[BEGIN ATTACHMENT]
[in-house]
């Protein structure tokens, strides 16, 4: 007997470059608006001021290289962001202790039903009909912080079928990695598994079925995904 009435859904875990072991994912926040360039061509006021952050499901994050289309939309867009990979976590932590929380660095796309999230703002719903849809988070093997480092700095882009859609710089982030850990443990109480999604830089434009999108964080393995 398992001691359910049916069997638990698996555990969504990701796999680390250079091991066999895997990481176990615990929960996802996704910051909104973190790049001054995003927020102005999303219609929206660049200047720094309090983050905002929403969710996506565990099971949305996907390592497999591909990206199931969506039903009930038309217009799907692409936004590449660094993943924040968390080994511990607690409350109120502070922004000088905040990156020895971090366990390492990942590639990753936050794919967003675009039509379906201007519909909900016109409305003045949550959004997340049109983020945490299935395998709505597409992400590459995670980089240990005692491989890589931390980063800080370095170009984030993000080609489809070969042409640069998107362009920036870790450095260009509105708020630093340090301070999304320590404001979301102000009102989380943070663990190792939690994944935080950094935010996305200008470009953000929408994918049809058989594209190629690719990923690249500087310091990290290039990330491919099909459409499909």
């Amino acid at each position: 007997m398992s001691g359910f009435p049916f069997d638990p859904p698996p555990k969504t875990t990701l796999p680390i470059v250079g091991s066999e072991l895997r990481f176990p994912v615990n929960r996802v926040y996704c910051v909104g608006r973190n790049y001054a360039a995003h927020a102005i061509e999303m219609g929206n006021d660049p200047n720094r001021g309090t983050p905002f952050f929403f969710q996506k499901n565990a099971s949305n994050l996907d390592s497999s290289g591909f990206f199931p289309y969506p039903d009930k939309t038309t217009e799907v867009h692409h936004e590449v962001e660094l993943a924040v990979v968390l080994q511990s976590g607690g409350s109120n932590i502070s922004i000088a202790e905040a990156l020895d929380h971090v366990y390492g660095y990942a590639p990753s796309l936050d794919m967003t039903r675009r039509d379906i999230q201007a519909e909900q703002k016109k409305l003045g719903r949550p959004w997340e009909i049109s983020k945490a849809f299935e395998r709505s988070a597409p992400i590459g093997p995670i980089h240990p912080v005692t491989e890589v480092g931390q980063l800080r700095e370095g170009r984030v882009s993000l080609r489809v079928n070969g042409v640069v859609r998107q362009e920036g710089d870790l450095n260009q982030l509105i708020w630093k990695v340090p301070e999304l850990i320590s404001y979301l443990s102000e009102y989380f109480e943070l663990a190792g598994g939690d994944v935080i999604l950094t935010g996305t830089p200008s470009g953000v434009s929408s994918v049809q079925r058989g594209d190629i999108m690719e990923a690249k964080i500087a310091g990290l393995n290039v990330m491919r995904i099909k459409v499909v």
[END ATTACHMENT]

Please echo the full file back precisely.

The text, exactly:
[in-house]
């Protein structure tokens, strides 16, 4: 007997470059608006001021290289962001202790039903009909912080079928990695598994079925995904 009435859904875990072991994912926040360039061509006021952050499901994050289309939309867009990979976590932590929380660095796309999230703002719903849809988070093997480092700095882009859609710089982030850990443990109480999604830089434009999108964080393995 398992001691359910049916069997638990698996555990969504990701796999680390250079091991066999895997990481176990615990929960996802996704910051909104973190790049001054995003927020102005999303219609929206660049200047720094309090983050905002929403969710996506565990099971949305996907390592497999591909990206199931969506039903009930038309217009799907692409936004590449660094993943924040968390080994511990607690409350109120502070922004000088905040990156020895971090366990390492990942590639990753936050794919967003675009039509379906201007519909909900016109409305003045949550959004997340049109983020945490299935395998709505597409992400590459995670980089240990005692491989890589931390980063800080370095170009984030993000080609489809070969042409640069998107362009920036870790450095260009509105708020630093340090301070999304320590404001979301102000009102989380943070663990190792939690994944935080950094935010996305200008470009953000929408994918049809058989594209190629690719990923690249500087310091990290290039990330491919099909459409499909």
């Amino acid at each position: 007997m398992s001691g359910f009435p049916f069997d638990p859904p698996p555990k969504t875990t990701l796999p680390i470059v250079g091991s066999e072991l895997r990481f176990p994912v615990n929960r996802v926040y996704c910051v909104g608006r973190n790049y001054a360039a995003h927020a102005i061509e999303m219609g929206n006021d660049p200047n720094r001021g309090t983050p905002f952050f929403f969710q996506k499901n565990a099971s949305n994050l996907d390592s497999s290289g591909f990206f199931p289309y969506p039903d009930k939309t038309t217009e799907v867009h692409h936004e590449v962001e660094l993943a924040v990979v968390l080994q511990s976590g607690g409350s109120n932590i502070s922004i000088a202790e905040a990156l020895d929380h971090v366990y390492g660095y990942a590639p990753s796309l936050d794919m967003t039903r675009r039509d379906i999230q201007a519909e909900q703002k016109k409305l003045g719903r949550p959004w997340e009909i049109s983020k945490a849809f299935e395998r709505s988070a597409p992400i590459g093997p995670i980089h240990p912080v005692t491989e890589v480092g931390q980063l800080r700095e370095g170009r984030v882009s993000l080609r489809v079928n070969g042409v640069v859609r998107q362009e920036g710089d870790l450095n260009q982030l509105i708020w630093k990695v340090p301070e999304l850990i320590s404001y979301l443990s102000e009102y989380f109480e943070l663990a190792g598994g939690d994944v935080i999604l950094t935010g996305t830089p200008s470009g953000v434009s929408s994918v049809q079925r058989g594209d190629i999108m690719e990923a690249k964080i500087a310091g990290l393995n290039v990330m491919r995904i099909k459409v499909v």